When we encourage a child to `go off and do some reading’ we hope that they will be developing comprehension skills at the same time. After all if you can master the mechanics of being able to read a word you should be able to comprehend the word. Reading aloud or reading to one self is not quite the same thing as understanding or comprehending the words on the page.
So if your child is experiencing difficulty with comprehension then you need to try to work out what is holding your child up.
Sometime poor comprehension can be caused by reading too fast or too slowly. This could be on mathematics or verbal reasoning questions where the instructions are not read carefully enough. An able child may simply find the work rather easy and read too quickly and miss key words – or even the intent of the question.
Sometimes the content of the reading may be too difficult. We have all come across occasional exercises on eleven plus papers where the words are simply too hard for even a bright child to be able to read and understand.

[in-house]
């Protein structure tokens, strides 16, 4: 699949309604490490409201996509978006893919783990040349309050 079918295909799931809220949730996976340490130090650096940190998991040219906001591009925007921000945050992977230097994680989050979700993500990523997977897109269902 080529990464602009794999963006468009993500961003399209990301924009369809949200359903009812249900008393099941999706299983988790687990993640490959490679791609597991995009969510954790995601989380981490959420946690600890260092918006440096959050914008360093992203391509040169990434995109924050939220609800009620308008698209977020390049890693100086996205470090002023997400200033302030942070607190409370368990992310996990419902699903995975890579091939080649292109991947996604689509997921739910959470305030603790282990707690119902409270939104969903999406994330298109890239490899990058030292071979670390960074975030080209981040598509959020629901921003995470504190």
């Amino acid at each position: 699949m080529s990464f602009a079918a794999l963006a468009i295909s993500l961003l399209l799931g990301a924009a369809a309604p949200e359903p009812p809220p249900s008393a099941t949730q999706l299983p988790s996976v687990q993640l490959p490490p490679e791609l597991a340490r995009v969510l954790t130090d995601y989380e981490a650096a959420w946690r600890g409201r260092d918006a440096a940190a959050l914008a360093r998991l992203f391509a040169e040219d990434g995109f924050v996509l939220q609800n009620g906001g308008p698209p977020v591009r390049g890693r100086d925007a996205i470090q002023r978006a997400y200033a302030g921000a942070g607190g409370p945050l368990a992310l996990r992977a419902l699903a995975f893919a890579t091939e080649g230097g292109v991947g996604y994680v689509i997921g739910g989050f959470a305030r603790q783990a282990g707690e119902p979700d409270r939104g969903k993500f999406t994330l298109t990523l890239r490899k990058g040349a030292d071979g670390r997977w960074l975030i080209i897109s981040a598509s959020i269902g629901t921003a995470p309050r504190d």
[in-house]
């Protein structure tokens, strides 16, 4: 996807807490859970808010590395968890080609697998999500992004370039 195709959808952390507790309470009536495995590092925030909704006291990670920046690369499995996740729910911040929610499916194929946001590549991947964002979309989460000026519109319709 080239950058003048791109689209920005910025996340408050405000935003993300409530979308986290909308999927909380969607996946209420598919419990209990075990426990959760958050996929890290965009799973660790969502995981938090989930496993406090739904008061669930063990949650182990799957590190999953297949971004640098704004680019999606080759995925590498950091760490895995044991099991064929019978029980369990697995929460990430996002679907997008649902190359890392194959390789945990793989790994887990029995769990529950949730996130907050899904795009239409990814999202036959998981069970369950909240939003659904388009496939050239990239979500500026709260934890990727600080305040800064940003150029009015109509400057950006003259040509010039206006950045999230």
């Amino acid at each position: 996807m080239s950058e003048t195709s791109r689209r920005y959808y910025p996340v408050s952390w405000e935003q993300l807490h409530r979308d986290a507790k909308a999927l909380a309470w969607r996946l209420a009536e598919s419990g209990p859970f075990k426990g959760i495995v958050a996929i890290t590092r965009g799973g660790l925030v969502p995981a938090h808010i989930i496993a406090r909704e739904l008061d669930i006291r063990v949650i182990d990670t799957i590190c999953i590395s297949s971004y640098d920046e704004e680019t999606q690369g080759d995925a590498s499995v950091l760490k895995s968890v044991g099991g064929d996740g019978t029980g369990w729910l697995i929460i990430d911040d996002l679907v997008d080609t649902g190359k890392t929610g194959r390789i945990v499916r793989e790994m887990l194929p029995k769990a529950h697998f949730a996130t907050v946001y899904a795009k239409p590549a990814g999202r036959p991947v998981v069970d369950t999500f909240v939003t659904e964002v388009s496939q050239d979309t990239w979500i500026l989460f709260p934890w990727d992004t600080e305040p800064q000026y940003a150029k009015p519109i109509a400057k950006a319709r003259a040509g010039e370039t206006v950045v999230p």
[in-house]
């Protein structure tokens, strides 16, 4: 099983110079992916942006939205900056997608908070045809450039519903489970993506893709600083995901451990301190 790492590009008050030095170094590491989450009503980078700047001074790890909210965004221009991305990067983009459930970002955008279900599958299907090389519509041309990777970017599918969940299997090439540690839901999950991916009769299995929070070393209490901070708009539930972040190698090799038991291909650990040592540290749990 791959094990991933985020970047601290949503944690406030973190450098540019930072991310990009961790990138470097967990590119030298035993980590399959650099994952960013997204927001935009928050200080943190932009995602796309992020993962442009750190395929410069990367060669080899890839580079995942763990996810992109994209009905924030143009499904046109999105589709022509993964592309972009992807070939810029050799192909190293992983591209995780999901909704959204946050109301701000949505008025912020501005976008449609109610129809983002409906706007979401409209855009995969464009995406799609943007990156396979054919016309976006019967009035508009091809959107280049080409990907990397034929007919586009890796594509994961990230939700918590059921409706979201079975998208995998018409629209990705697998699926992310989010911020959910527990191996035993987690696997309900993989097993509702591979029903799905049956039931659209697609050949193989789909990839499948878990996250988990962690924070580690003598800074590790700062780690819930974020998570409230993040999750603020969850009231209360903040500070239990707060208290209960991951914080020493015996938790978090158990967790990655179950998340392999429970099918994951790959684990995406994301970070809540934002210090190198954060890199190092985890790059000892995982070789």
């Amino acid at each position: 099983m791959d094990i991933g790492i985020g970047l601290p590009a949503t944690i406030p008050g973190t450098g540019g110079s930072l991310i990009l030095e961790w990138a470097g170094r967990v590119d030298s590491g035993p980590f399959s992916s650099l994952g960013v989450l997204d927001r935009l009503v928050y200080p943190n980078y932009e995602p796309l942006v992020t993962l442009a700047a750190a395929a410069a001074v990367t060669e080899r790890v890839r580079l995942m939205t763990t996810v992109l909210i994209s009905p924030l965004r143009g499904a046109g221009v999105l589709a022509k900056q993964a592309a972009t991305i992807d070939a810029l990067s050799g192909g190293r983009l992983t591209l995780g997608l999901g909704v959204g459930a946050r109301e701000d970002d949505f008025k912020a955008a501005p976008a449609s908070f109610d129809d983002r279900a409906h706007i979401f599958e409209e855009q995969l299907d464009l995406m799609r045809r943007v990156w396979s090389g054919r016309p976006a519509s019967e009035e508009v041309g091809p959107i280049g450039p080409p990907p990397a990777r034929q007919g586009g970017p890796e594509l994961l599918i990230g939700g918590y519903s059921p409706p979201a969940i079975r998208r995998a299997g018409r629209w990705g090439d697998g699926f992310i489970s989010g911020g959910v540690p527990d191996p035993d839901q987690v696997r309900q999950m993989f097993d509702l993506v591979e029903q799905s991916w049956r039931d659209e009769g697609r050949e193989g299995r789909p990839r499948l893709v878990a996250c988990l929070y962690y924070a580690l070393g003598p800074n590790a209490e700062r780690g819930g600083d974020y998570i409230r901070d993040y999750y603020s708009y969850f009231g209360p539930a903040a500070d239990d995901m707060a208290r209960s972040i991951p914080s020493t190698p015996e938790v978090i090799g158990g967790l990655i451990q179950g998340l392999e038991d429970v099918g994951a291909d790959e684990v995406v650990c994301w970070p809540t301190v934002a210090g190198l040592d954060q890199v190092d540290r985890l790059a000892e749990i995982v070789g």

The passage selected may be outside the vocabulary and experience of the eleven plus child. The comprehension passage could be drawn from a book written years ago with content and language that is far from words and ideas used today. The passages may not be related to the child’s age or interest levels. Naturally the passages can not be customised for every child but at times they could be topical.
So when you are working with your child on reading you can look at:
Speed of reading
The difficulty of the content
The interest level of the passage
So the child that started last weekend with the final Harry Potter saga will have been able to glide of these hurdles. There would have been little difficulty with speed, difficulty or interest – especially if the book has already been handed on.